Two-thirds of rented homes now failing to meet basic standards
Two out of every three homes inspected by local authority staff fail to meet minimum standards amid growing unease about tenants being exploited by unscrupulous landlords.
Official figures reveal that not one privately rented home in Dún Laoghaire, Kilkenny, Limerick or Offaly was considered to be suitable for letting, with a failure rate of 50pc or more in 22 city and county council areas.
Stark figures from the Department of Housing show that basic amenities such as hot and cold running water and washing facilities are not being provided by some landlords, despite commanding high rents.
In 2015, the most recent year for which figures are available, 13,066 dwellings were inspected across the country. Of these, 8,440 - or 65pc - failed to meet minimum standards.
The figures come amid growing concern about unscrupulous landlords who provide sub-standard homes.
In some cases, they fail to meet minimum standards. In others, they are dangerously overcrowded.
But groups working with those affected say a lack of enforcement is hampering efforts to improve the rental sector.
Some 2,033 notices were issued to landlords to complete works in 2015, but legal action was initiated in just 27 cases.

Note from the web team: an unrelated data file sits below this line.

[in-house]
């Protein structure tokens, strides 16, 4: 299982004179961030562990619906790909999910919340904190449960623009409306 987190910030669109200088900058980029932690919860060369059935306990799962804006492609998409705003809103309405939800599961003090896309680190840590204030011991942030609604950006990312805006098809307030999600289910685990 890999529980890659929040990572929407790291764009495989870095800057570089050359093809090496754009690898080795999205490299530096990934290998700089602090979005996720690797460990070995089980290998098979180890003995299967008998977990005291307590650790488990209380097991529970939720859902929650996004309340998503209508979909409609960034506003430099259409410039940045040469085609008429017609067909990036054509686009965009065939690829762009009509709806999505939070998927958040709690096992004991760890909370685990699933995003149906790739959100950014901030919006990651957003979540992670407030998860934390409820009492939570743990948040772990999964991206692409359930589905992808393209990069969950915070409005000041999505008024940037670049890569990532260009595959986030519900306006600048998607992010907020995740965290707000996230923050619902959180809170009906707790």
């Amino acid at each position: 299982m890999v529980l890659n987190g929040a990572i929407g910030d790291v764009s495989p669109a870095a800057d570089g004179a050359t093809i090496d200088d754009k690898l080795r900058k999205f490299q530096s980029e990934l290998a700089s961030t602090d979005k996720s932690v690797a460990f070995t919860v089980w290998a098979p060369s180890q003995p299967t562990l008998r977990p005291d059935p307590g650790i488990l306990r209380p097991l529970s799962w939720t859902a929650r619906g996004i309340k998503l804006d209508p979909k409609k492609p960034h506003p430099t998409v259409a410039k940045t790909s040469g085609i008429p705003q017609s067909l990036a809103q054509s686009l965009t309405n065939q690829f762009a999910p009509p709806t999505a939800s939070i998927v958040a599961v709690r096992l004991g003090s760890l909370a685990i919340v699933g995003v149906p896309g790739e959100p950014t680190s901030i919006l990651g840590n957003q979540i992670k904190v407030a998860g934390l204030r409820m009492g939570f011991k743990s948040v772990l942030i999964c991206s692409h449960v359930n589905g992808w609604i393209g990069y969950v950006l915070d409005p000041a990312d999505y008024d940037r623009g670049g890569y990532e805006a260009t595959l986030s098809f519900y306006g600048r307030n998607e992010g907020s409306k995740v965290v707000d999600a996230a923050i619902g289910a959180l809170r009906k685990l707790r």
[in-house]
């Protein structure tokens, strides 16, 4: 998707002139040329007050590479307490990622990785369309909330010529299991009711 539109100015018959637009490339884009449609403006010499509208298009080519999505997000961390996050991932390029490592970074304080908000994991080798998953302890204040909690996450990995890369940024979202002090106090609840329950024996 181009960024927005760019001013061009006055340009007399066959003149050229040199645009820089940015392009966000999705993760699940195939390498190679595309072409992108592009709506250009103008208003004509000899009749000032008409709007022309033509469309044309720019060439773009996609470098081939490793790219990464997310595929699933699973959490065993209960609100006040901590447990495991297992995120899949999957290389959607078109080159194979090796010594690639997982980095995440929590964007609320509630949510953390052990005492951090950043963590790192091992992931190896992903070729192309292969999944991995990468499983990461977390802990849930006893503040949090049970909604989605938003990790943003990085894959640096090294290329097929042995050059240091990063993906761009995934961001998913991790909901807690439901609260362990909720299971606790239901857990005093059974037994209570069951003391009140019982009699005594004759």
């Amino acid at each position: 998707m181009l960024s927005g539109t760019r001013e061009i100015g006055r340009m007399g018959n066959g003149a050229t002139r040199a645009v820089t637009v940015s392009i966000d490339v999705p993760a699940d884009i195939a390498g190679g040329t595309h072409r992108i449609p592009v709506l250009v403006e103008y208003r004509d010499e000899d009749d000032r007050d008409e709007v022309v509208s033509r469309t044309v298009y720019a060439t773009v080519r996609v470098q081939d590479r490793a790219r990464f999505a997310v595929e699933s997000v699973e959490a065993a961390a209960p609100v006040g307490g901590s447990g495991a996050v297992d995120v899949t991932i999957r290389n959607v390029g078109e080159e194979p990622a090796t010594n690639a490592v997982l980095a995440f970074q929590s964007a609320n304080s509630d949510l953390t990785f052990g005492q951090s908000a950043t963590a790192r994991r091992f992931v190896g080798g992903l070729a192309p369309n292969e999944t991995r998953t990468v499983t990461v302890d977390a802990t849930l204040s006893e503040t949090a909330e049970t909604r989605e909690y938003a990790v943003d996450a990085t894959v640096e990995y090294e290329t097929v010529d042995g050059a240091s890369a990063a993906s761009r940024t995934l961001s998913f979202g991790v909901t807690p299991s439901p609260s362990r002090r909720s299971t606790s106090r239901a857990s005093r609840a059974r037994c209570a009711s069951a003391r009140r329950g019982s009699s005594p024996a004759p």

Mick Byrne, from voluntary organisation the Dublin Tenants Association, said the standard of houses was among the main issues it dealt with.
"Often when tenants come to us with an issue which could be about rent increases, there tends to be an issue with standards too," he said.
Despite an increased focus on the private rented sector, standards don't appear to have improved in 2016.
Dublin City Council inspected 1,565 dwellings between January and September last year, of which 1,231 failed - almost 79pc.
In Dún Laoghaire-Rathdown, some 273 units were inspected and just eight passed, which represents a failure rate of 97pc. In Fingal, 321 units were inspected of which 206 resulted in notices being issued to landlords, a failure rate of 64pc.
The Government has promised to increase funding for local authorities to increase the number of inspections, but not until 2018.
It is hoped that by 2021, one-in-four rental properties will be inspected every year.
Director of the Residential Tenancies Board Rosalind Carroll said that by law, landlords were obliged to keep a property in good repair.